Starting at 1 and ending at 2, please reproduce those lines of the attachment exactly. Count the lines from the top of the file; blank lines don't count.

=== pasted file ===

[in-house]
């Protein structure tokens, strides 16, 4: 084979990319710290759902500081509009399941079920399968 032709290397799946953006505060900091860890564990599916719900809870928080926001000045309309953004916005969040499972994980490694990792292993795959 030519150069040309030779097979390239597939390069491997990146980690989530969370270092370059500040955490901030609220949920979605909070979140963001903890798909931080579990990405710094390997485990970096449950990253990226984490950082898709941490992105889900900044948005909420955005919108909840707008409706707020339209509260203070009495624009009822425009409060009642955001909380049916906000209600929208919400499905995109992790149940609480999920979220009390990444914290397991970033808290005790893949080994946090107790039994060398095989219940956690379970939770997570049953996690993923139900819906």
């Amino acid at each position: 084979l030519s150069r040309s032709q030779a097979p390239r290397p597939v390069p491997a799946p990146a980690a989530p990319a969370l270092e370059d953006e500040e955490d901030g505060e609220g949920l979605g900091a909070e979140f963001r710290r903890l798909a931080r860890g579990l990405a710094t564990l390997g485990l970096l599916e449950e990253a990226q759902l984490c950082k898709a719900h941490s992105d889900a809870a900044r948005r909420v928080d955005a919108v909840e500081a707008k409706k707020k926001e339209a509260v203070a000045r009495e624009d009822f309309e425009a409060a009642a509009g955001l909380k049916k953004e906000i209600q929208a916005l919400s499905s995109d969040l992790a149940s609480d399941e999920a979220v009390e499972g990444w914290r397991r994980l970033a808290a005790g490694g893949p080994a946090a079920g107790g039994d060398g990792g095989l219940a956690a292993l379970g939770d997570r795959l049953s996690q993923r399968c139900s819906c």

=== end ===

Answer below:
[in-house]
């Protein structure tokens, strides 16, 4: 084979990319710290759902500081509009399941079920399968 032709290397799946953006505060900091860890564990599916719900809870928080926001000045309309953004916005969040499972994980490694990792292993795959 030519150069040309030779097979390239597939390069491997990146980690989530969370270092370059500040955490901030609220949920979605909070979140963001903890798909931080579990990405710094390997485990970096449950990253990226984490950082898709941490992105889900900044948005909420955005919108909840707008409706707020339209509260203070009495624009009822425009409060009642955001909380049916906000209600929208919400499905995109992790149940609480999920979220009390990444914290397991970033808290005790893949080994946090107790039994060398095989219940956690379970939770997570049953996690993923139900819906």